Haleem – The Ramadan speciality
It’s said that once you have experienced the taste of a rich haleem, you can never forget it. The rich Mughlai mutton-lentils wheat stew dish -which traces its origins in Arabia, where it is known as Hareesah – is a nutritious meal in its own right. Slow-cooked for 6-8 hours with lots of labour and love, the mix is as wholesome as it gets.
Some say Haleem originated in Iran and Afghanistan region. This Persian dish was introduced to India during Akbar period. We can find the early documented recipes from the royal kitchen of Akbar in Akbarnama. Haleem is also spelled as Halim. Literally, Haleem mean ‘Patient and Merciful’. It is served for breakfast during the month of Moharram and Ramadan, considered ideal to break the fast.
Others believe that the original recipe of Haleem as an Indian experiment with an old Arabian dish called Hareesah. It contains meat, wheat, cinnamon and ghee. The dish made its way into the Nizam’s kitchens and became popular sometime in the 1930’s. As per norm, Indians added their own dash of extra spice and masala. This addition of ingredients according to Indian taste gave birth to the present day “Haleem”.
How it’s made: The preparation of Haleem is considered to be an art as it is slow-cooked for hours together on firewood. If it is to be made in bulk, two or three persons are needed to keep stirring it continuously with a large wooden ladle throughout its preparation. The ingredients include meat, barley, pulses, pounded wheat, spices, specially kababchini (all spice) and ghee. The meat is cooked along with the spices. It is then shredded and added to the pounded wheat and barley mixture and cooked for hours. The garnish includes fried cashews, golden fried onions and a slice of lime.
Bohri-style: The delicacy , made Bohri-style is special too. Bohra Khichda is a creamier variety that is subtly spiced, unlike the spicy Hyderabadi variety, which uses turmeric. The spices used are whole (tej, clove, tejpatta, black pepper) and a bit of garam masala to round off the kick from the whole spices. The creaminess comes from the milk that is added instead of water while stirring and beating the grains. Fried onions, mint and lemon are condiments, without which the Khichda would be deemed incomplete.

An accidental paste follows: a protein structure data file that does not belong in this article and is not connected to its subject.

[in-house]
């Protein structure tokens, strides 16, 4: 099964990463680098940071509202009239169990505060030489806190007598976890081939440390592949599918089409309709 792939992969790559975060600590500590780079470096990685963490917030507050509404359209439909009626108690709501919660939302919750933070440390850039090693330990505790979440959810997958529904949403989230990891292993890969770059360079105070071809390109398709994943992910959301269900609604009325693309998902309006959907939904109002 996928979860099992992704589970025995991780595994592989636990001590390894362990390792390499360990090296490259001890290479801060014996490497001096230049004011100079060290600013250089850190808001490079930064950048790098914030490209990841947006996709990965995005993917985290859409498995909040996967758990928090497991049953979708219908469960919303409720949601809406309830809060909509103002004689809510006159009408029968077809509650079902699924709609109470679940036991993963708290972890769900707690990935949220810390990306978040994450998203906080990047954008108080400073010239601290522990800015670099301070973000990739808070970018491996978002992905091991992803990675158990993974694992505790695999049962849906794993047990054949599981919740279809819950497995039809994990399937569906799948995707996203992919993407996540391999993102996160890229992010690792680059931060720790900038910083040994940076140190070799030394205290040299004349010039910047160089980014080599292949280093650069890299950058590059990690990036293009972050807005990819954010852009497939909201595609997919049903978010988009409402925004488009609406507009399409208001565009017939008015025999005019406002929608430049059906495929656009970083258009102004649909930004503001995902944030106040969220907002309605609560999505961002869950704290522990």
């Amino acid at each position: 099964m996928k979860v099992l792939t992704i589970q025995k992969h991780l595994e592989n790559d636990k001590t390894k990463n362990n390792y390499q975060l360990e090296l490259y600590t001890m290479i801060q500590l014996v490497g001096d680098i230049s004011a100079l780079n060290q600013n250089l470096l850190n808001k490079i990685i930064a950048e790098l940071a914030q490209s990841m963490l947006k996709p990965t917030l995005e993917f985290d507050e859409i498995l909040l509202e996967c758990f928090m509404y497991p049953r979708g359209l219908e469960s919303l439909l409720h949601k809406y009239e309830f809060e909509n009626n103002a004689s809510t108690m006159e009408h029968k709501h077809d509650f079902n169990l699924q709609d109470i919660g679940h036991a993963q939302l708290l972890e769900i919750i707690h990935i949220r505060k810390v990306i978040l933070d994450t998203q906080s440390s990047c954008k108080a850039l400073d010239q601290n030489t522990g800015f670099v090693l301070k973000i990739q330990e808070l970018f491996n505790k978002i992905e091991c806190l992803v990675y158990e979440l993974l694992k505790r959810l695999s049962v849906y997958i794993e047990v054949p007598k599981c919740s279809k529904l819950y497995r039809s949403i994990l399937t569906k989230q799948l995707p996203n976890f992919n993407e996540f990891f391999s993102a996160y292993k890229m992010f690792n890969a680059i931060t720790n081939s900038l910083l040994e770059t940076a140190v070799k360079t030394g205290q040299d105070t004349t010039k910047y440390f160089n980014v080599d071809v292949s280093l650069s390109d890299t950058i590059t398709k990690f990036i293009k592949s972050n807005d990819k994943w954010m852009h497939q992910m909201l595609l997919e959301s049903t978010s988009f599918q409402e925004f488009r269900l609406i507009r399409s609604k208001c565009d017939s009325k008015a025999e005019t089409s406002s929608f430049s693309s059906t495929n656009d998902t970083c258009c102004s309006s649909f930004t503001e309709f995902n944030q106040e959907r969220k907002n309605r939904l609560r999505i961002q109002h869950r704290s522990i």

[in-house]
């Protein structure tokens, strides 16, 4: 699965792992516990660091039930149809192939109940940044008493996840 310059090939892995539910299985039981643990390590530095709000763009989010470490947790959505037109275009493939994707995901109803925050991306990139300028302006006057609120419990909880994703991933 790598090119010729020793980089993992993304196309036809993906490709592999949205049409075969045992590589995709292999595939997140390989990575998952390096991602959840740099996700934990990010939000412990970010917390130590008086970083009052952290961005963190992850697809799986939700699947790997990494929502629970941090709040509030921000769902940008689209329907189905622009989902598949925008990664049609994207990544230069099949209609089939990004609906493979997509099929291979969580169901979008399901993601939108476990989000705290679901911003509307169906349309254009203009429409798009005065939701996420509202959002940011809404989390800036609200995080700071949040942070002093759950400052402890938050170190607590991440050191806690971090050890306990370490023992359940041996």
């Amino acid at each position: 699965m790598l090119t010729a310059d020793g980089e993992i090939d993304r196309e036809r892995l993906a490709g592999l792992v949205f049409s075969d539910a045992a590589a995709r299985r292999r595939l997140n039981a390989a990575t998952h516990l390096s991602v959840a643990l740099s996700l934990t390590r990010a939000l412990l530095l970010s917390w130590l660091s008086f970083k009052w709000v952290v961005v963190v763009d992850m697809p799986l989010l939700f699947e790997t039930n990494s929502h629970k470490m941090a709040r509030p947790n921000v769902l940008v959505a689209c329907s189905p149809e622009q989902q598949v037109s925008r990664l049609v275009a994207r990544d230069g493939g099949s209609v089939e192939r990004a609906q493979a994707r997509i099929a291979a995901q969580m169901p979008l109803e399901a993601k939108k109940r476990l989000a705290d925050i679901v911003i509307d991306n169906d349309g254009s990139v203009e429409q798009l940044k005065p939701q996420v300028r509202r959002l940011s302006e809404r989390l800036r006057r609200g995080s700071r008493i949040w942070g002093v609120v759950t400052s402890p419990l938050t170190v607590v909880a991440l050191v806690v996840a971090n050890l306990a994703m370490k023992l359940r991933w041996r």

While it can be made all year round, Bohras start soaking the broken wheat on the 10th of every month of the Islamic calendar (in remembrance of 10th of Ashura),” she informs.
An Iranian one too! Irani-style Haleem is different from the Indian or Arabian version. It calls for a certain blend of spices. You have to use elaichi, shahi jeera, cinnamon, peppercorn, cloves, rose petal, pista, almonds, a mix of lentils, rice as well as the soup made from mutton bones. While making this, the meat/wheat ratio has to be 1/4. You may also put loads of saffron in the Haleem, but using turmeric is a big no-no.
Haleem and khichda: the two are different…
Though Haleem and Khichda are often confused with each other, each has it’s own distinct appeal. When it comes to the Khichda, you have chunkier pieces of meat and the dish is not as smooth.
Haleem has a unique taste, unlike in Khichda where one can easily distinguish each of the lentils and the mutton cubes, haleem is more of a melt-in-your-mouth affair. The meat is cooked halfway through, pulverised and cooked again to blend with the rest of the ingredients. Also, Khichda is more dal-like in texture leaving behind trails in your plate, not something that you see with Haleem.
Khichda is one of the variants of Haleem. Khichda is also yellowish brown and it includes wheat, pulses and an additional ingredient, which is rice. Additionally, the wheat, pulses and rice are soaked overnight separately and also they are boiled separately before adding them to the cooked mutton/chicken. Another difference is that Khichda also uses red chilli powder along with green chilli, whereas Haleem just uses green chillies. Another point of distinction is that in Khichda, the meat cubes are not shredded as in the case of Haleem.
‘A power breakfast dish’
Haleem finds it’s place on Iftar menus in Ramadan owing to its fortifying nature. It is often made during the community dinners, with tandoori roti being its companion. The dish is high in calories and it provides instant energy with slow-digesting and fast-burning ingredients. The dish is also said to be a `one-dish meal in itself” with the meat stock and lentils. Tasneem agrees, “That is definitely so. When you have all the goodness of fibre from the wheat and dal combined with slow cooked meat proteins, it becomes a healthy , wholesome treat. In some Middle Eastern cultures, it is also considered a power breakfast dish.”
According to Tasneem one of the secrets to a great Haleem at Tasneem’s Kings Kitchen is its blend of spices. When cooking, six spices are tied in a Muslin cloth and used in the preparation. The list… hmmm… some other time perhaps.
RULE: The dish is served hot, topped with ghee, lime, chopped mint. Sliced boiled eggs and fried onions are used as garnish.
You can enjoy authentic Haleem every weekend (Thursday, Friday & Saturday) during the holy month of Ramadan at Tasneem’s King Kitchen, Jhamsikhel Road, next to Pulchowk Damkal, Lalitpur, Nepal. To book your Haleem call 9801121212. We also make Haleem by the kilo by order.